Support. But Not That Kind!

One woman thought that my asking for “support for a Constitutional right to vote” meant that I was asking for money, but I was not immediately aware of that enlightening and amusing vignette: This attractive woman about 25 or 30, dressed a bit “up” for PT norms (aging hippies blended with LL Bean/Land’s End shoppers) responds to my standard opening rap (which is always preceded by making eye contact and greeting people with “Good Morning,” or the opposite: no eye contact yet, so I say “Good Morning,” which, as most humans will react, usually gets me the eye contact response. So now this lovely lady is standing a short arms-length away from me and digging into her pocket book which is slung from her right shoulder. I had interpreted her positive response–“Oh, yes,” (or something similar) to mean that she was going to show me a copy of the leaflet that she was already carrying with her, which I suddenly felt excited about. You see, what is equally amusing–to me, anyway–is that I had no clue that something was going on other than my delusion that she was about to enthusiastically show me my leaflet! One of many examples of how one can miss the boat while living in one’s own little world.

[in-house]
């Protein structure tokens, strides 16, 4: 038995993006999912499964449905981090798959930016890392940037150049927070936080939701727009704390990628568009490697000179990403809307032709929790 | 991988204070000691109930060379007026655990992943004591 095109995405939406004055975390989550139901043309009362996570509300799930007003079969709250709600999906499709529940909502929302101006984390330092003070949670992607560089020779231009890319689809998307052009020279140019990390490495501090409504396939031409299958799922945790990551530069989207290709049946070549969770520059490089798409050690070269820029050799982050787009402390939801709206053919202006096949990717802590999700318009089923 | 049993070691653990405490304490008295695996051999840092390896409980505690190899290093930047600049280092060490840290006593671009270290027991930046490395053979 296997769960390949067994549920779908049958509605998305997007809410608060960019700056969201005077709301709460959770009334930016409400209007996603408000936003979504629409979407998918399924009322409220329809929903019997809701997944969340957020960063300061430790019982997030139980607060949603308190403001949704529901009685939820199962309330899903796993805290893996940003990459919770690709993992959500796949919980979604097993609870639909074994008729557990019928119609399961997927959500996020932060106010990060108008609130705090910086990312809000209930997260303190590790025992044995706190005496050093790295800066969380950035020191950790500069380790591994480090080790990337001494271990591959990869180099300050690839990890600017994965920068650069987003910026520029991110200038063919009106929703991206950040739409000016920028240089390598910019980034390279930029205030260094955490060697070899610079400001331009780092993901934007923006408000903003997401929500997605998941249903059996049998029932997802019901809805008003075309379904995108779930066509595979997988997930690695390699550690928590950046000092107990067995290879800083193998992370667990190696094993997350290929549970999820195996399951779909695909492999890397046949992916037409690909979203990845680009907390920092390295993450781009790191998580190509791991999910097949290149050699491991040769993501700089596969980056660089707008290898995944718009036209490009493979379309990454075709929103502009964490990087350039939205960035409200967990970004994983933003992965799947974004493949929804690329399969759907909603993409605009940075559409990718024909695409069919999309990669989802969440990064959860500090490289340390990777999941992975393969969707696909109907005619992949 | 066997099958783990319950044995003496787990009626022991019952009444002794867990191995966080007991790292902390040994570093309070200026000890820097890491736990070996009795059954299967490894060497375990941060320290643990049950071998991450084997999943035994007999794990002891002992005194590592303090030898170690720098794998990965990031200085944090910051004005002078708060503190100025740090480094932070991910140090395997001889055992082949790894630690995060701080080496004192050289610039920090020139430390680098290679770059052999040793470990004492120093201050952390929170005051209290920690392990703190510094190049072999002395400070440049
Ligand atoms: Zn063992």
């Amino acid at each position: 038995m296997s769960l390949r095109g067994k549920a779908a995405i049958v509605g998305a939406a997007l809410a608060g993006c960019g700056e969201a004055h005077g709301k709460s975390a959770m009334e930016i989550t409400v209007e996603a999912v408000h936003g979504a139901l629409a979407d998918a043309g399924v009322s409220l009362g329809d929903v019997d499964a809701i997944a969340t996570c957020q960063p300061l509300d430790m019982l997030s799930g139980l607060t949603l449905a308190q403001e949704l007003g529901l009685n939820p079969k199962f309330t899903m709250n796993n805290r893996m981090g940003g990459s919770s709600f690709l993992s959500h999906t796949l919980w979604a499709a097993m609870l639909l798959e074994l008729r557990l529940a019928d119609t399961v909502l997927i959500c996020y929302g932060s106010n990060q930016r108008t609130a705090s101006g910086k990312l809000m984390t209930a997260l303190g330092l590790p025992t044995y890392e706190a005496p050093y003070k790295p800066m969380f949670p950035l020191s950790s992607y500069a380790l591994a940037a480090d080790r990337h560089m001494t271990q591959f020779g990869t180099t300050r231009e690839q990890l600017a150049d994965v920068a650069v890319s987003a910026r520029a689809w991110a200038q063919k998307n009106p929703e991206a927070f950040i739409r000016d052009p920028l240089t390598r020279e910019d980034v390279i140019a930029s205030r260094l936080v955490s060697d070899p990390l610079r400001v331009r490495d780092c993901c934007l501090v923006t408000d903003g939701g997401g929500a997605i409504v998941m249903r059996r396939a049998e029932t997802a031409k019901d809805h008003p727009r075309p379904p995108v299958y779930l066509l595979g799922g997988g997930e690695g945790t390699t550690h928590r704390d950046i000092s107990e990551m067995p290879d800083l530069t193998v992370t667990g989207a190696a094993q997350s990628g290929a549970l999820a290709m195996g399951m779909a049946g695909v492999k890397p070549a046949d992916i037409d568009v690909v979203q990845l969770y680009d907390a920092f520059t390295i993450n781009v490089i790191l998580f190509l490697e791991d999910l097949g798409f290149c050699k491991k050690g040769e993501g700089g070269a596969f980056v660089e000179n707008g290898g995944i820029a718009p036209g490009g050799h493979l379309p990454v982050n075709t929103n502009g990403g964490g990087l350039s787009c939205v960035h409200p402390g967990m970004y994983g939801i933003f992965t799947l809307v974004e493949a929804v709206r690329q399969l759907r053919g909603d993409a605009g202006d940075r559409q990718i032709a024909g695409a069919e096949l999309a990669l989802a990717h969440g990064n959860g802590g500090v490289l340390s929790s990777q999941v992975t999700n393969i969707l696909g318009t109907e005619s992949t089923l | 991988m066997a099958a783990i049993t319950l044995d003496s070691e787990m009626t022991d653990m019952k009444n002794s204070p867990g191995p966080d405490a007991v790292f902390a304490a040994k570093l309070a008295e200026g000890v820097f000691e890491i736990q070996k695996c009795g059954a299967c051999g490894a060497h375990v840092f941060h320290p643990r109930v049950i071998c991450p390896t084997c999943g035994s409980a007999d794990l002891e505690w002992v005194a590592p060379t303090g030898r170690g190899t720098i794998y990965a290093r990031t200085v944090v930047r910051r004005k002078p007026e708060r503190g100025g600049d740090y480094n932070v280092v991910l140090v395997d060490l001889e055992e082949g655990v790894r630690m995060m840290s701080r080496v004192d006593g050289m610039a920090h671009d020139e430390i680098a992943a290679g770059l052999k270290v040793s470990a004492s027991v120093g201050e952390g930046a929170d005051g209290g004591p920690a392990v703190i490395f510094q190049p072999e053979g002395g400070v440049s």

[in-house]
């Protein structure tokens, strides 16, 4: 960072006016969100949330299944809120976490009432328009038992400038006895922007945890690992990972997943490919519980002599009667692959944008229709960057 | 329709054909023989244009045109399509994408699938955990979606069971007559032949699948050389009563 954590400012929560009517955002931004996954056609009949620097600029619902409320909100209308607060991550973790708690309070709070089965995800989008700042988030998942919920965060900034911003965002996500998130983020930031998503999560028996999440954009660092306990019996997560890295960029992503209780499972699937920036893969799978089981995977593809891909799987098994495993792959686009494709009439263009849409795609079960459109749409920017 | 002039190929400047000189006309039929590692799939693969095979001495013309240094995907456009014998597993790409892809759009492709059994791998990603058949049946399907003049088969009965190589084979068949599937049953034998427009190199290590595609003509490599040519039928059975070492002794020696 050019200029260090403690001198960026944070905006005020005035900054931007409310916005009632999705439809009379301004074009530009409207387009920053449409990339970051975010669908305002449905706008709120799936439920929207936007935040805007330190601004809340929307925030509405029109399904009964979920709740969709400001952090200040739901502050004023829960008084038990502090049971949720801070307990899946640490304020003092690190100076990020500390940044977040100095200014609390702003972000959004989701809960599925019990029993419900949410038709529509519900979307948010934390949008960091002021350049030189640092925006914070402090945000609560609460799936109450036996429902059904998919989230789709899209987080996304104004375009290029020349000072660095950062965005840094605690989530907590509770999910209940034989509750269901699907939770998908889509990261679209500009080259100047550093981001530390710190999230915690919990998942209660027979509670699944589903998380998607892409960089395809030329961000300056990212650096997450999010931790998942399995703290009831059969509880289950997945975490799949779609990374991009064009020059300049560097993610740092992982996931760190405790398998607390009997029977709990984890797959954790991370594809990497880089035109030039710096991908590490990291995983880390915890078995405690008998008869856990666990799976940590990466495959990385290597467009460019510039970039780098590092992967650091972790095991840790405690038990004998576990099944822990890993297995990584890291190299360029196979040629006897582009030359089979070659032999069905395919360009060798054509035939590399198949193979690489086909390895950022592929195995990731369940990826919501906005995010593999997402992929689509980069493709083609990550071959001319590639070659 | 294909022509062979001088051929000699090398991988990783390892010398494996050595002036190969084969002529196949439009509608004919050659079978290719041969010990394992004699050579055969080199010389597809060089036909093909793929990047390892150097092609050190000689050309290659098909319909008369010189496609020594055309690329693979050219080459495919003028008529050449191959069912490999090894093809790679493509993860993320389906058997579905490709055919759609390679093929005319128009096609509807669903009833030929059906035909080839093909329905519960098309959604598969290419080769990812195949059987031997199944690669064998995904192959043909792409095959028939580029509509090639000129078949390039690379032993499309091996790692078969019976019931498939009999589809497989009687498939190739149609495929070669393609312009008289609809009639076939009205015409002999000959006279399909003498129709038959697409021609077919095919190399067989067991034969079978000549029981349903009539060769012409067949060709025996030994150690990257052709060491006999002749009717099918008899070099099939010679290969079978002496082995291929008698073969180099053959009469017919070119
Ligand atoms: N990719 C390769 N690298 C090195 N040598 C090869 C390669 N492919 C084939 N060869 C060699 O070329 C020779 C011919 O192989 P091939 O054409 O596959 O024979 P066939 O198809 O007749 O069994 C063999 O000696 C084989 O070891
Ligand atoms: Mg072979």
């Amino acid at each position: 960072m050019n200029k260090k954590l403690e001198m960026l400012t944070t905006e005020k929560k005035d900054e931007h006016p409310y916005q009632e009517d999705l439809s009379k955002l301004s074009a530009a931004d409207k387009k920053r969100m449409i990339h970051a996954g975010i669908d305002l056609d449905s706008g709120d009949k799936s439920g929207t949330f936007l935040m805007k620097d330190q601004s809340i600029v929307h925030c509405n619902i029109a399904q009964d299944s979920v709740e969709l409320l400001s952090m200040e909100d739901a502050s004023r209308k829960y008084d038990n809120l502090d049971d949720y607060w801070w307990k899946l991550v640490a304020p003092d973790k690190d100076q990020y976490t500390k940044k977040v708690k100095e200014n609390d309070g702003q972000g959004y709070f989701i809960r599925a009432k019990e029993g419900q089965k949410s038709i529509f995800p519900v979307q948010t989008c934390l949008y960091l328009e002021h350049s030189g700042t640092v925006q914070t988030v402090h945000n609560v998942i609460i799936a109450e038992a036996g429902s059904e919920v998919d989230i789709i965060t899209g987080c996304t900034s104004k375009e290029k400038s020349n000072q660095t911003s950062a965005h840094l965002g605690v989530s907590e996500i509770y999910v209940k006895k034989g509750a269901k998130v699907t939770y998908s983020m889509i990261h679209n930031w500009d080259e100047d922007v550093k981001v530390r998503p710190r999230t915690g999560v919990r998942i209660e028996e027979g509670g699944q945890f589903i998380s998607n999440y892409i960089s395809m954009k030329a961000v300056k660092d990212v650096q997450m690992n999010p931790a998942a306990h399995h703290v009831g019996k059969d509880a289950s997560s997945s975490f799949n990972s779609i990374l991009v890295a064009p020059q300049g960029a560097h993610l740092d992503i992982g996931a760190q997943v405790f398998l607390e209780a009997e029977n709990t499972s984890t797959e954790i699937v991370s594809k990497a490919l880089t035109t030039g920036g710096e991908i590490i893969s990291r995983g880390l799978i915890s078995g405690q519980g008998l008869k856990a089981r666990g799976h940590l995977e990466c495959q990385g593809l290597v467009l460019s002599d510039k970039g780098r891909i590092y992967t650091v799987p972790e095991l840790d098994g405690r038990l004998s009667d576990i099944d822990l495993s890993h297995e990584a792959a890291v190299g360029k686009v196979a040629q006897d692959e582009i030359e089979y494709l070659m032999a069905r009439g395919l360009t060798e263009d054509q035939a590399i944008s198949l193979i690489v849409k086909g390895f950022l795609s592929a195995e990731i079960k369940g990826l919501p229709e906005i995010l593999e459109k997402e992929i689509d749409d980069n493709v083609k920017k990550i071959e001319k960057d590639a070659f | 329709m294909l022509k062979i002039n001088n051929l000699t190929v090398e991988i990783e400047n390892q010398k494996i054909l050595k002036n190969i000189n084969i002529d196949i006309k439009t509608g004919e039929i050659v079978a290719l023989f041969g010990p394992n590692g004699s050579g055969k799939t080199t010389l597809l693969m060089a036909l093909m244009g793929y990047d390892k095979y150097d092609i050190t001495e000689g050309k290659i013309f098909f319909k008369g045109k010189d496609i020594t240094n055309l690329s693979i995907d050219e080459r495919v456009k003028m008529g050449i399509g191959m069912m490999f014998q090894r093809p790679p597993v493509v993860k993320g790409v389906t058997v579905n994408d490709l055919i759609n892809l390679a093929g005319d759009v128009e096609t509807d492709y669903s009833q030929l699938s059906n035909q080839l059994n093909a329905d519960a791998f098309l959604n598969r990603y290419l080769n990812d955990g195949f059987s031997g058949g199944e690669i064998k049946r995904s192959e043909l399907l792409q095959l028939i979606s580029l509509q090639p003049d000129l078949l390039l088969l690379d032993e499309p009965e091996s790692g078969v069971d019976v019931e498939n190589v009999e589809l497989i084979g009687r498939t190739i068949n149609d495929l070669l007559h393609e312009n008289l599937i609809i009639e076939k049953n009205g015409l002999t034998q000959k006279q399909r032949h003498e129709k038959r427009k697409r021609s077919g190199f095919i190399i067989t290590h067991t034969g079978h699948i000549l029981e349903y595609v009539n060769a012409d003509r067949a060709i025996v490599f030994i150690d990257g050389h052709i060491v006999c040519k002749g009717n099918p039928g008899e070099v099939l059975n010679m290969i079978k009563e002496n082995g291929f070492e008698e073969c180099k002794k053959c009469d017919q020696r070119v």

But no. She started by fingering a dollar bill, which I thought she was just moving out of the way as she searched for the copy of my leaflet. But no. Now another dollar bill appears and then there are a bunch of them and her hand is rising out of her pocket book and I suddenly say “Oh no, I’m not asking you for money, I’m asking you to support the issue of a Constitutional right to vote by considering my proposal (our-I think I usually say “our”–which is perhaps a bit deceptive, but there are people who “support” my proposal, so it’s probably not truly being deceptive–or is that just a rationalization?).” So then she smiles and puts her money away and says “Oh, of course,” and then takes the leaflet and walks away.

On another day, one guy apparently thought I was infringing on the sacred space of American Consumerism: “I’M SHOPPING FOR GROCERIES!” he complained as he walked away to his car.

Life can sometimes be better than the movies (It’s better because you get to be a walk-on in your own life).